So, you lost your job? Here’s how I handled my recent unemployment.

I recently lost my job after moving from California to Utah. It sucked, but I wanted to handle my unemployment differently. I wanted to be deliberate about how I handled my experience. I wanted it to be a period of fun personal development and reconnecting with my family and self.

Here are the steps that I took during my recent funemployment. The timeframe I spent on each one might differ than what you need. I also understand that some of these tactics aren’t applicable to everyone.

Step 1: Breathe and be alive

Stop.

Just calm down for a minute and breathe and realize that there are a lot of logical reasons you lost your job. It isn’t necessarily a reflection of your ability and it’s certainly not an indication that you don’t have a future. I mean, hell…Oprah lost her job once and look at her now.

The initial reaction for a lot of people when they get laid off or fired is to go home and start the job search. I rejected that notion.

The first two things I did was call my best friend (before my wife because I wanted to be on-center when I talked to her) and then my wife. I reminded her of all the things we’ve overcome and made sure she knew this would be no different. I let her cry and told her the best thing she could do is not feel the need to be strong amidst uncertainty. I wanted us to both be authentic and bare during funemployment.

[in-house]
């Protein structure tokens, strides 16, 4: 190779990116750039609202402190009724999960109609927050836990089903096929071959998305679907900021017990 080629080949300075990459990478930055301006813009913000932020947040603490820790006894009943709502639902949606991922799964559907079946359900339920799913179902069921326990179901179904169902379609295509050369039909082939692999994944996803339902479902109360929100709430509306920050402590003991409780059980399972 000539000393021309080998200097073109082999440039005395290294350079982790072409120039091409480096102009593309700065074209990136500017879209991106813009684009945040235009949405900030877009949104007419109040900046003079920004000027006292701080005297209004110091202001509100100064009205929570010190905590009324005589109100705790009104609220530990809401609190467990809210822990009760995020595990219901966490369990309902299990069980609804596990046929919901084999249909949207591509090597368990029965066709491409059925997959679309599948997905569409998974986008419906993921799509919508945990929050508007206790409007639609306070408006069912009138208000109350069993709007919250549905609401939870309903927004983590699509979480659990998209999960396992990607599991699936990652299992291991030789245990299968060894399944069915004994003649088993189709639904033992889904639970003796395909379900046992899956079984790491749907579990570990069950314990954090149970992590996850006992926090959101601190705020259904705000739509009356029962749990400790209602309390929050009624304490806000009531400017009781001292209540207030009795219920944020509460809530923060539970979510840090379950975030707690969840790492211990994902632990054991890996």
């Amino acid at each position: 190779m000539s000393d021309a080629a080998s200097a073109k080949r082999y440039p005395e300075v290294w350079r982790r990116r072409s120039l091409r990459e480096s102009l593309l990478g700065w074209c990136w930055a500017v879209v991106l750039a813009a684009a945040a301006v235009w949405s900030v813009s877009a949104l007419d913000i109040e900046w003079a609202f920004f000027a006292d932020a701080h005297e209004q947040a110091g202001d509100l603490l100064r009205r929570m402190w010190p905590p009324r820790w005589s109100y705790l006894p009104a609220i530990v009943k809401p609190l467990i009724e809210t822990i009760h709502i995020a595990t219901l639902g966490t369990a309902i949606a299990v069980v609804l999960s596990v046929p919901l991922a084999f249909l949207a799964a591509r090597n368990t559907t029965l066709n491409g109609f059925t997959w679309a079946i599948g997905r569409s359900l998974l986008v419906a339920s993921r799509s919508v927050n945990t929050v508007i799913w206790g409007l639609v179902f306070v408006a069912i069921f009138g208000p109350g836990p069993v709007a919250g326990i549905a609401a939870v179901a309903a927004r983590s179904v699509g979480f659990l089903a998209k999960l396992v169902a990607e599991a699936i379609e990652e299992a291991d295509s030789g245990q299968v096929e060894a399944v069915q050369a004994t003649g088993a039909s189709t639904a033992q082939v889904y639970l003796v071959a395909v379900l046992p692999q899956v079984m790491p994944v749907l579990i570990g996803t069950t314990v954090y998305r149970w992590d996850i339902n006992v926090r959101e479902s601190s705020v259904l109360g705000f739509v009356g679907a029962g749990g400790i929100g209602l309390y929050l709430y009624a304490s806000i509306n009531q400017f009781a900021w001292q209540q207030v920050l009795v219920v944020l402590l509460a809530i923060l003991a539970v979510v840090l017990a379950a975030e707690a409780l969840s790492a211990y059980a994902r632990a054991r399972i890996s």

I had a weird situation where I was supposed to go to work for a few days after my layoff because we were notifying other people. I actually asked one of the designers at work to make me a shiny new resume, jokingly, but he did for me anyhow. (Thanks, Jayden Anderson.)

The key was that I didn’t go out there and start frantically applying to jobs.

I tried to laugh a bit. I stayed up too late, woke up too late, snacked a bit too much, but used that time to just let go of the rigidity that oftentimes follows me when employed. I went on hikes. I read more (I’ve read seven books in the last six weeks). I went and grabbed coffee with people I’d neglected because of work. I met new people for the hell of it. We even took an impromptu trip to Breckenridge.

Trust me. Do things that make you happy and feel alive. It’ll help.

You’ll want to repeat this step often during funemployment.

Step 2: Ask people that know you well to lend a hand

This step is REALLY important. Most good jobs out there are flooded with resumes. I didn’t want to apply to 100 places and only hear from 5 of them. I knew that that would be demoralizing and I needed to stay upbeat, enthusiastic, and confident. I didn’t want to go into an interview frail.

Referrals exponentially increase your likelihood to land an interview. Landing an interview exponentially increases your likelihood to land a job.